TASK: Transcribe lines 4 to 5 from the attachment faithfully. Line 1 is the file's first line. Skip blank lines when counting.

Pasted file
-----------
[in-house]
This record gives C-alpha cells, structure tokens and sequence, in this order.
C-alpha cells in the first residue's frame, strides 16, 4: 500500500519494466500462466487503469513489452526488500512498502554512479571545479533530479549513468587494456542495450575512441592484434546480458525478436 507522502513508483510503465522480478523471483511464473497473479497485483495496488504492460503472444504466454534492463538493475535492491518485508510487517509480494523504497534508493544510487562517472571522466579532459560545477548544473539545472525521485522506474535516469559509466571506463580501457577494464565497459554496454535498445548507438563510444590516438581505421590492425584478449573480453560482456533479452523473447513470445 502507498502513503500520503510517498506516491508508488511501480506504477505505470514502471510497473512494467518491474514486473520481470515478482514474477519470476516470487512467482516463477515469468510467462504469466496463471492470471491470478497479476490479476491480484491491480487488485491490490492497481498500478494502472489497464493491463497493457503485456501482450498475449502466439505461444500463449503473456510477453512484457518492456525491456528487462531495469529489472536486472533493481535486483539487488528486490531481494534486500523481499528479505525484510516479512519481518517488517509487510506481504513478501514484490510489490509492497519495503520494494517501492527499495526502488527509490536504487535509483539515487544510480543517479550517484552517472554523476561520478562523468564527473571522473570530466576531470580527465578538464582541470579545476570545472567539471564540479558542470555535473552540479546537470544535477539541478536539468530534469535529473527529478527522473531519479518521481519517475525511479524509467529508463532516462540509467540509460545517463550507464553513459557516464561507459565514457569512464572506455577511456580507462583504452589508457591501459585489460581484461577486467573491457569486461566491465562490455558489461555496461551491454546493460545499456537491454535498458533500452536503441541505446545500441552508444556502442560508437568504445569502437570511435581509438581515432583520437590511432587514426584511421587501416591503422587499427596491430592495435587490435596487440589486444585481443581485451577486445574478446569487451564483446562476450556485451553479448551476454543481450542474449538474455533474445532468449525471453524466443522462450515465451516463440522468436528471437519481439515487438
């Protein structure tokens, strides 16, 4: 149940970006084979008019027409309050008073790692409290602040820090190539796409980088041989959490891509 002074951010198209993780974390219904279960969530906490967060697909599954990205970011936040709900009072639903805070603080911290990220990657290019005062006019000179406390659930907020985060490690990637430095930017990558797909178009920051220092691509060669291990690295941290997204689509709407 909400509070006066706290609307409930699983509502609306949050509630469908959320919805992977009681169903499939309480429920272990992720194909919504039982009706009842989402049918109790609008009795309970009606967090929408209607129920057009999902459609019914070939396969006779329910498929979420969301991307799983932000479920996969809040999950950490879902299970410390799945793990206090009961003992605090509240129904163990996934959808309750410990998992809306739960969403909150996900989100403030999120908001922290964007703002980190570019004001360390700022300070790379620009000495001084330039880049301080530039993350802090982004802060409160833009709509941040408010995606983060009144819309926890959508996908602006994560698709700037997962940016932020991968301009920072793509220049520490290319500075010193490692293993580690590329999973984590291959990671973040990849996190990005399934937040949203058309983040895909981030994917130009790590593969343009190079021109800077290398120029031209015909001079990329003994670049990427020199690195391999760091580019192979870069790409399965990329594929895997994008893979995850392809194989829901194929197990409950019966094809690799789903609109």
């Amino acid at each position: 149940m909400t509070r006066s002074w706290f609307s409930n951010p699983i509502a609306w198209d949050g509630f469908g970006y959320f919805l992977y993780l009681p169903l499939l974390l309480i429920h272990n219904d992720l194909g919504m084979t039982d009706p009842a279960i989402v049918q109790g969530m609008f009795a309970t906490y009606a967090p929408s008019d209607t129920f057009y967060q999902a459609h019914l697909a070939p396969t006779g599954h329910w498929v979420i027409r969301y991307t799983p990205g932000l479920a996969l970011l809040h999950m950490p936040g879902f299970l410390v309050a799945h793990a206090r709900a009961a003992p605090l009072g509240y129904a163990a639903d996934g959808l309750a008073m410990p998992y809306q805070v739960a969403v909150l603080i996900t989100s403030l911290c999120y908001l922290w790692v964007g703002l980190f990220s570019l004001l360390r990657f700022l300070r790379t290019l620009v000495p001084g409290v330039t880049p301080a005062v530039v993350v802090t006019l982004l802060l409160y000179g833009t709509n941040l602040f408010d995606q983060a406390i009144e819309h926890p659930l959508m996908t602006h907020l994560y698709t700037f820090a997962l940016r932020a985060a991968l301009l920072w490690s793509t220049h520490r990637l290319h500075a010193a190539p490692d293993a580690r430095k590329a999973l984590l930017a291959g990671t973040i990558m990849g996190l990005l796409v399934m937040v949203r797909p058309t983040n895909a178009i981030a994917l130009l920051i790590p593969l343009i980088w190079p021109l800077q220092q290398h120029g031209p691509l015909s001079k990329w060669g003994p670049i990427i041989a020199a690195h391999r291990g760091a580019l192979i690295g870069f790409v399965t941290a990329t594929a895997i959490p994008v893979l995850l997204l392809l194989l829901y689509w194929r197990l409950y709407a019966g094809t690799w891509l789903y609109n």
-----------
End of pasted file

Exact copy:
């Protein structure tokens, strides 16, 4: 149940970006084979008019027409309050008073790692409290602040820090190539796409980088041989959490891509 002074951010198209993780974390219904279960969530906490967060697909599954990205970011936040709900009072639903805070603080911290990220990657290019005062006019000179406390659930907020985060490690990637430095930017990558797909178009920051220092691509060669291990690295941290997204689509709407 909400509070006066706290609307409930699983509502609306949050509630469908959320919805992977009681169903499939309480429920272990992720194909919504039982009706009842989402049918109790609008009795309970009606967090929408209607129920057009999902459609019914070939396969006779329910498929979420969301991307799983932000479920996969809040999950950490879902299970410390799945793990206090009961003992605090509240129904163990996934959808309750410990998992809306739960969403909150996900989100403030999120908001922290964007703002980190570019004001360390700022300070790379620009000495001084330039880049301080530039993350802090982004802060409160833009709509941040408010995606983060009144819309926890959508996908602006994560698709700037997962940016932020991968301009920072793509220049520490290319500075010193490692293993580690590329999973984590291959990671973040990849996190990005399934937040949203058309983040895909981030994917130009790590593969343009190079021109800077290398120029031209015909001079990329003994670049990427020199690195391999760091580019192979870069790409399965990329594929895997994008893979995850392809194989829901194929197990409950019966094809690799789903609109």
């Amino acid at each position: 149940m909400t509070r006066s002074w706290f609307s409930n951010p699983i509502a609306w198209d949050g509630f469908g970006y959320f919805l992977y993780l009681p169903l499939l974390l309480i429920h272990n219904d992720l194909g919504m084979t039982d009706p009842a279960i989402v049918q109790g969530m609008f009795a309970t906490y009606a967090p929408s008019d209607t129920f057009y967060q999902a459609h019914l697909a070939p396969t006779g599954h329910w498929v979420i027409r969301y991307t799983p990205g932000l479920a996969l970011l809040h999950m950490p936040g879902f299970l410390v309050a799945h793990a206090r709900a009961a003992p605090l009072g509240y129904a163990a639903d996934g959808l309750a008073m410990p998992y809306q805070v739960a969403v909150l603080i996900t989100s403030l911290c999120y908001l922290w790692v964007g703002l980190f990220s570019l004001l360390r990657f700022l300070r790379t290019l620009v000495p001084g409290v330039t880049p301080a005062v530039v993350v802090t006019l982004l802060l409160y000179g833009t709509n941040l602040f408010d995606q983060a406390i009144e819309h926890p659930l959508m996908t602006h907020l994560y698709t700037f820090a997962l940016r932020a985060a991968l301009l920072w490690s793509t220049h520490r990637l290319h500075a010193a190539p490692d293993a580690r430095k590329a999973l984590l930017a291959g990671t973040i990558m990849g996190l990005l796409v399934m937040v949203r797909p058309t983040n895909a178009i981030a994917l130009l920051i790590p593969l343009i980088w190079p021109l800077q220092q290398h120029g031209p691509l015909s001079k990329w060669g003994p670049i990427i041989a020199a690195h391999r291990g760091a580019l192979i690295g870069f790409v399965t941290a990329t594929a895997i959490p994008v893979l995850l997204l392809l194989l829901y689509w194929r197990l409950y709407a019966g094809t690799w891509l789903y609109n």